Hilda and Hanna: Northernly, where the farmers cut, there Lisa also had peat. It was Norđi á Gjónni, Norđi á Eggini. Them from Handanástovan had peat up there and at á Leiti. Karansvía had peat upon á Flřtuni, which is the upper part of Heyggj. Magda and I (Hilda) once went to get peat in frosty weather. We didn't dare to jump over the stream with the "leyp", (a kind of wooden basket), instead we placed it on the ice and we pushed over to the other bank. Úti á Skor there also was an area with fine peat, but we didn't own anything there. Lisa owned some at Grótválahornet. It was funny to be in the Hauge in fine weather, to sit outdoor to eat, that was heavenly. It was so wonderful to lay down on the fine turf, relax and hear the singing of the birds, everything was so peaceful, it was glorious. Everybody were in the Hauge. Karl used to catch an eye with everything through his binocular. All around there were small fires, everybody were happy, it was healthy to be outdoor in the summer, everybody were suntanned. We used to load the leyp to the top, when the peat was ready for storing. We was so strong. If we hadn't something to place the leyp upon, to come in under it, then it was just to get it on You head, we used to be kneeling and support us by the hands, then raise oneself and of we went. The turf from Norđi á Gjónni was very heavy, but it was good to burn. upon ĺ Heyggj the peat was very crumbling, so is was unusable for baking, so instead it was used for cooking. It was bad peat. The lower most part of the peat was a little more black than the upper part. It was carried away and then we then cut 4 layers of peat or there about and placed them on the turf. It was then lying there for 3 to 4 days. Then they were stacked two by two. Now and then were turned the peat upside down. It looked so nice, when it all was raised in that way. When it was dry, we began to carry into the peat houses. It was so nice to eat outdoor. Dinner was brought to us in the Hauge, everything good, filled puffins, dried fish and fish "knetter" balls. Once we got sauce of eggs, which our mother had prepared with a little of tallow, a fine dough and home produced potatoes. Our mother was so very clever, she was so hard-working.
Steingrim: Did they throw a party, when the work with the peat was finished?
Hanna: No, but we had a Milking girl feast. It was when Niels Juel Arge lived out here. It took place in Gomlu Lřđu. Heini used to throw a feast for the temperance movement in Handanástovun and he used to have a Christmas tree, before they put a ceiling on in the kitchen. When they did so, Heine also got a knitting machine which was put in the attic. There he sat and knitted for the fishermen, underwear, pants, sweaters, vests, al made in Faroese yarn. He also sew hoods for the brothers, before they went to Iceland to fish. Dánjal Jákup, Jesar, Jákup and Ísak. They were 8 siblings, 5 brothers and 3 sisters, our mother, Magdalena and Bette. Grand mother was so clever, she was able to do almost everything. She used to be sitting weaving. She used to to the Tuala farm to do something for the loom. I think that it was some part of the loom, it was a large piece of wood, which they prepared, then she fixed the bundles of thread for the loom. I remember that she said that Ísak's grandfather,who was named Kristian Ludvíg, made the crochet hooks for her. The evening before he drowned at the sea, he came to her with a crochet hook. He leaned forward over the loom and spoke to her. That was the last time. There came a terrible snow storm and they shipwrecked. Onnusofíu í Skemmuni's husband also drowned. Mother didn't tell so much about it, she just remembered how sorry she felt for them. The relatives went into Kumla to see them. Their clothing was completely frozen op to the waist. I thing it must have been Dánjal Klett's mother. It was a sad day. And then there was Lisa's husband, who had cut himself during fishing. He was sent to Sřrvág, because the wound became infected and he became blood poisoned. He died, but Lisa didn't get the message about that before ten days afterwards.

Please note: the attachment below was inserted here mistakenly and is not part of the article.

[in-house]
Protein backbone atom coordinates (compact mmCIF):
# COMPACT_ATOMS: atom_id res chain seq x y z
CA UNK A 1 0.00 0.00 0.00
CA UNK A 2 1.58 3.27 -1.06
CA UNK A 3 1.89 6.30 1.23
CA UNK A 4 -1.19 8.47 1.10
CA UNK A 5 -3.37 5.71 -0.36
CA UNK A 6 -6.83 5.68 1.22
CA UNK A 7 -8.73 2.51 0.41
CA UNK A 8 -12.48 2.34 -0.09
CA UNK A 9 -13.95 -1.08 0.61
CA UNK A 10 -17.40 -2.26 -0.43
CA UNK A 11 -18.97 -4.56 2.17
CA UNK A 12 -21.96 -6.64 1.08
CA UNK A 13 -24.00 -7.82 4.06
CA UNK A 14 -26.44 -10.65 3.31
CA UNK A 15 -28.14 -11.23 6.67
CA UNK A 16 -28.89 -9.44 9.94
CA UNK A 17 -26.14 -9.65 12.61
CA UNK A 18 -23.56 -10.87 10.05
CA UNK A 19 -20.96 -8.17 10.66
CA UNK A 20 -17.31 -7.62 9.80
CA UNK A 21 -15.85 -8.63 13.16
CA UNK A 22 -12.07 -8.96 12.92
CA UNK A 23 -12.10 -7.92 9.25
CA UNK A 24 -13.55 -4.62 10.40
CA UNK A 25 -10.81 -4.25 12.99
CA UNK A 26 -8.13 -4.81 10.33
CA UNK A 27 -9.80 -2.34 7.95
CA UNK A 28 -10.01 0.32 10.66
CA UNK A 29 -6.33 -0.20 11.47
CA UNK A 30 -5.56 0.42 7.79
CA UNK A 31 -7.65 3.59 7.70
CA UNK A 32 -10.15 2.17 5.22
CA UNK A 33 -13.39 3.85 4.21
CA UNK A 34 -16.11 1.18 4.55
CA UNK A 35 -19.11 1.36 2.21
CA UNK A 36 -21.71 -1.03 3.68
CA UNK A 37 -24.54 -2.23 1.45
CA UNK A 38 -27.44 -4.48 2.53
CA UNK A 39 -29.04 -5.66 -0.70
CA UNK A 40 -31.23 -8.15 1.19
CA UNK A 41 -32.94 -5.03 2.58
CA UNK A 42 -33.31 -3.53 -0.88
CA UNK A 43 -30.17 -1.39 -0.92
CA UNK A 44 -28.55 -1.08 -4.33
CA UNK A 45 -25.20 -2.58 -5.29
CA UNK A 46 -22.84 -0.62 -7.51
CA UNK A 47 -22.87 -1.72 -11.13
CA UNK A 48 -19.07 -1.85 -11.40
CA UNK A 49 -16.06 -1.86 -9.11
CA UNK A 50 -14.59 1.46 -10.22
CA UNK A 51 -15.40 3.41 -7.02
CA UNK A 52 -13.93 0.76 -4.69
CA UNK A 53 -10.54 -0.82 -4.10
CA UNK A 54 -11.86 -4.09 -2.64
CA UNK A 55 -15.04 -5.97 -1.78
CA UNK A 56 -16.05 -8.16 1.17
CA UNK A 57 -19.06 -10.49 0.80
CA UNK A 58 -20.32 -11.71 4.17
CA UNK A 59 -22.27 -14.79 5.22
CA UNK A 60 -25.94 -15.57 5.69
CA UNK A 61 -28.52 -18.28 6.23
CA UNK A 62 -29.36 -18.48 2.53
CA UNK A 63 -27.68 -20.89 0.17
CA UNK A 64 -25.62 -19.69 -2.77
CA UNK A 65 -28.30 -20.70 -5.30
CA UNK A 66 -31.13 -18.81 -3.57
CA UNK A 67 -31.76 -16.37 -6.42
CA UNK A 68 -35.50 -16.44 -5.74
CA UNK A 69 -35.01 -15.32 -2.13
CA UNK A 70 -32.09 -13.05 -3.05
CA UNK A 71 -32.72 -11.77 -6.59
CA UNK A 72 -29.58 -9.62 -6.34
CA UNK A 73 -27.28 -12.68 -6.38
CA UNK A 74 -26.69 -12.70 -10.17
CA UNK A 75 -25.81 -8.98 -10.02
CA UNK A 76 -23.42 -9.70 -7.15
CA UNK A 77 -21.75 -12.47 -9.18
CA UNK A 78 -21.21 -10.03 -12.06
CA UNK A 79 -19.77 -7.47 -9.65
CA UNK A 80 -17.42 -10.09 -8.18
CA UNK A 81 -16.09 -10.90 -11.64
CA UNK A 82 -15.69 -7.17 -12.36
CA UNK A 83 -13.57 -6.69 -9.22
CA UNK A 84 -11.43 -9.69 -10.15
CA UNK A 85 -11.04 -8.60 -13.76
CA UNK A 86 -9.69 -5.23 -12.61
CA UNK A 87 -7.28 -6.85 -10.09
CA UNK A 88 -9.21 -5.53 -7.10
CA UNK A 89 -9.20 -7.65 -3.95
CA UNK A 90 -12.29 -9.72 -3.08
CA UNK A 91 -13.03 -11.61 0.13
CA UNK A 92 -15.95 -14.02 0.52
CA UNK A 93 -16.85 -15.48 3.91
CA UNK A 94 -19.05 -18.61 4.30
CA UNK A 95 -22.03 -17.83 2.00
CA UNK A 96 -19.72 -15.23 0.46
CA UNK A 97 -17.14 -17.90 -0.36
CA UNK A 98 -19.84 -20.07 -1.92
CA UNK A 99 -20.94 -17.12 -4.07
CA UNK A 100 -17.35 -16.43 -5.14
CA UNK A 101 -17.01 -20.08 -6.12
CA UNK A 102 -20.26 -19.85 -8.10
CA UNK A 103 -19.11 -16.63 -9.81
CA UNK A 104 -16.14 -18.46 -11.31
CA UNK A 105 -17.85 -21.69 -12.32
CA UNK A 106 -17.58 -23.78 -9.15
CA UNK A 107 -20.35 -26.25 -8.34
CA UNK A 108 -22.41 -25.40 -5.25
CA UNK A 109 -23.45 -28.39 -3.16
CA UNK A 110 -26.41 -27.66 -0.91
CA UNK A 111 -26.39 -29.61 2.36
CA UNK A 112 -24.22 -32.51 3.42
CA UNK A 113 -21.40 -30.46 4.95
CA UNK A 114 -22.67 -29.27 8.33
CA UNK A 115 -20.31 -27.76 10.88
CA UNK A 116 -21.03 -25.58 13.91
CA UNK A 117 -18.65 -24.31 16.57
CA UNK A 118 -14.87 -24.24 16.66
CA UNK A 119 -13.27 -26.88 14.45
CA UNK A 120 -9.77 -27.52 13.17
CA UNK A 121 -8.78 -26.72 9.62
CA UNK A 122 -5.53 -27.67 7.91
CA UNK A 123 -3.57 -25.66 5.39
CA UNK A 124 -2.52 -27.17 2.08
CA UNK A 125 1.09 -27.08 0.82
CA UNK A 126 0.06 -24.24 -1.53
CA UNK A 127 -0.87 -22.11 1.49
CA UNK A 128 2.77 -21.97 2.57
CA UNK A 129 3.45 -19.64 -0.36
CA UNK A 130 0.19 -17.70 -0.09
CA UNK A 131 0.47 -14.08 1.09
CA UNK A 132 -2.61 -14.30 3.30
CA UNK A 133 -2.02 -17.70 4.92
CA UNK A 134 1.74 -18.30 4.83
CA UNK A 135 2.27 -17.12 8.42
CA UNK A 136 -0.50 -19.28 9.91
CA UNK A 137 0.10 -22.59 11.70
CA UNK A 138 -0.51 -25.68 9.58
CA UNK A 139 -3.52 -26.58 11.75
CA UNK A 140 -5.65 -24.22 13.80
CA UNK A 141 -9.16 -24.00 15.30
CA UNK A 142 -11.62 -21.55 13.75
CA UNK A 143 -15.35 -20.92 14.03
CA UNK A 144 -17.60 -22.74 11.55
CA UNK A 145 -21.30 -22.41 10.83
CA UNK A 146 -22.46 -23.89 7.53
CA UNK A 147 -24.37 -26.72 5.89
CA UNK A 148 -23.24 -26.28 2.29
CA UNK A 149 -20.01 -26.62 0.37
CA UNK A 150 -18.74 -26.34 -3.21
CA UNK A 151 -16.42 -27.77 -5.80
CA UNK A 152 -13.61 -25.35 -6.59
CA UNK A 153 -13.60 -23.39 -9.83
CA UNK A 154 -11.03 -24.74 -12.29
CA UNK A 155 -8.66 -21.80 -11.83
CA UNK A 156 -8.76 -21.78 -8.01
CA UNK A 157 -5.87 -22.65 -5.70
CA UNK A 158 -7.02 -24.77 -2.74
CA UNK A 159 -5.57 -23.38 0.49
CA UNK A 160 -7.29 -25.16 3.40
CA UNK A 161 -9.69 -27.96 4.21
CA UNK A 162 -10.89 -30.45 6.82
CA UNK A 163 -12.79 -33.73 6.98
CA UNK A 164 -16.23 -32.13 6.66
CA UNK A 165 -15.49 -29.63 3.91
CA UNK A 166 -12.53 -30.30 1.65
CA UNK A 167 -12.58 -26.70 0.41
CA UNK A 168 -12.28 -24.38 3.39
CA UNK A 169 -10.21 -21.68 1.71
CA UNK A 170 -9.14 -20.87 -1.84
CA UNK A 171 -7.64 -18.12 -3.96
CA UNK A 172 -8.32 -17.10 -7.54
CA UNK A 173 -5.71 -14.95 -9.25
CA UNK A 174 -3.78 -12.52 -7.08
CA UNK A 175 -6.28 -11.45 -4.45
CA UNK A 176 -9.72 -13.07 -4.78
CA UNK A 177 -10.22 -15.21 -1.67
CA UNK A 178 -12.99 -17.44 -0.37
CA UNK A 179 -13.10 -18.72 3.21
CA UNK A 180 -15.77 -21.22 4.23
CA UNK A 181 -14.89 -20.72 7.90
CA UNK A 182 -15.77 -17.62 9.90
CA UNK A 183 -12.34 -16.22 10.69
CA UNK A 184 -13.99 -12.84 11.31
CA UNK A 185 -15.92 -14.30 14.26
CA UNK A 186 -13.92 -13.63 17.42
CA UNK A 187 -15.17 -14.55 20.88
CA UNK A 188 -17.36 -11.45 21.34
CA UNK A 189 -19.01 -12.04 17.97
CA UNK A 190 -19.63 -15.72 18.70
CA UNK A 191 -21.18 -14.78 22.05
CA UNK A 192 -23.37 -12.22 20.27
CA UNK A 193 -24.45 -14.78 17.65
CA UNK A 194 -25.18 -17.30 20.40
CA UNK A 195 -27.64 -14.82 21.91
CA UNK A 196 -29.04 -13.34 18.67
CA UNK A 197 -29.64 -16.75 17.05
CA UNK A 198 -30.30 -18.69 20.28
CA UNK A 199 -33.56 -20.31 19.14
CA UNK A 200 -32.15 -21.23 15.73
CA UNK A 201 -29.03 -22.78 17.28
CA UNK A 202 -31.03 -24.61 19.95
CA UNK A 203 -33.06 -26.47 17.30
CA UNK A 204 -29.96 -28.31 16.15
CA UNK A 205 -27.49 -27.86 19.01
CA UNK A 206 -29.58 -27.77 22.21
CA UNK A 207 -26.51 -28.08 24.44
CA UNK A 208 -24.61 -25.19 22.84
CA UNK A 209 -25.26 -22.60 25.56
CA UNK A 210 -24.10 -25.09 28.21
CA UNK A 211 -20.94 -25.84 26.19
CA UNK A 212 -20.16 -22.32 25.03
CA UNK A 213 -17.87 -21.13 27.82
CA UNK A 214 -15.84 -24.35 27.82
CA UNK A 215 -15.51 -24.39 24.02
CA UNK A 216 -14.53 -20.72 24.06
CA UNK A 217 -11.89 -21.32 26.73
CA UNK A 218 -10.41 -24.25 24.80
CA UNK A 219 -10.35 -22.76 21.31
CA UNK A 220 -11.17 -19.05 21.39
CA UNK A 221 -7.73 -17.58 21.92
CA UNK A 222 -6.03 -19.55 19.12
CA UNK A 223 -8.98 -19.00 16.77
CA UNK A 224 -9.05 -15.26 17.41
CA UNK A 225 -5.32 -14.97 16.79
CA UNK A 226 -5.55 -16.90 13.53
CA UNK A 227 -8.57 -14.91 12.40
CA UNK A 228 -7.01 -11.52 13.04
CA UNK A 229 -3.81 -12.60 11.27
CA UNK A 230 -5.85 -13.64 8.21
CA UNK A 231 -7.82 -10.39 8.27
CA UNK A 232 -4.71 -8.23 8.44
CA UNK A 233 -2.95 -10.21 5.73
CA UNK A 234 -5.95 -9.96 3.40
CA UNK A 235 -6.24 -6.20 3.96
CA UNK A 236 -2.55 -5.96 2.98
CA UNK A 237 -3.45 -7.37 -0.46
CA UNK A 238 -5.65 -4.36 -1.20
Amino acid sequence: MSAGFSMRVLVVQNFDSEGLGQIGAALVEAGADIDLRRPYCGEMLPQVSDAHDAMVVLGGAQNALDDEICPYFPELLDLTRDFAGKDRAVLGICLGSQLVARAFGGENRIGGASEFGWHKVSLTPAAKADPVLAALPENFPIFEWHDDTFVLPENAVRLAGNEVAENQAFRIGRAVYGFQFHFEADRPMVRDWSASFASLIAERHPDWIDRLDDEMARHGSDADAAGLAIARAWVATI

Milking in the Outfield on Mykines.Steingrim: Who were the milking girls on the Handanágarđ?.
Hanna: It was me, Aleksandra, Herdis, Antina, Elsa, Dagmar. Then there was Břgarđin, there it was Fia, Julia, Hanna Ellingsgaard, Hilda, Olivia hjá Jóan Heina, Jona, Henrikka, Annasofia, Stóra Aleksandra, Astrid, Esther participated now and then and Borgny. We were 15 milking girls.
Steingrim: When did You start to go to the Hauge for milking?
Hilda: We started, when the cows were admitted to the Hauge, usually in June. If it was fine weather, we could begin in the middle of May. Aleksandra informed us.
Hanna: I went into Stállhús to announce, then into Abrahamsstovu and to Henrikku. Aleksandra went outwards. She came to us, Annasofíu, Hildu and up to Aleksandra. We were two who announced, we began at 8 o'clock and when we came to Grótvála, we waited for the latest. When all had arrived we continued. We wore warm clothes, when it rained.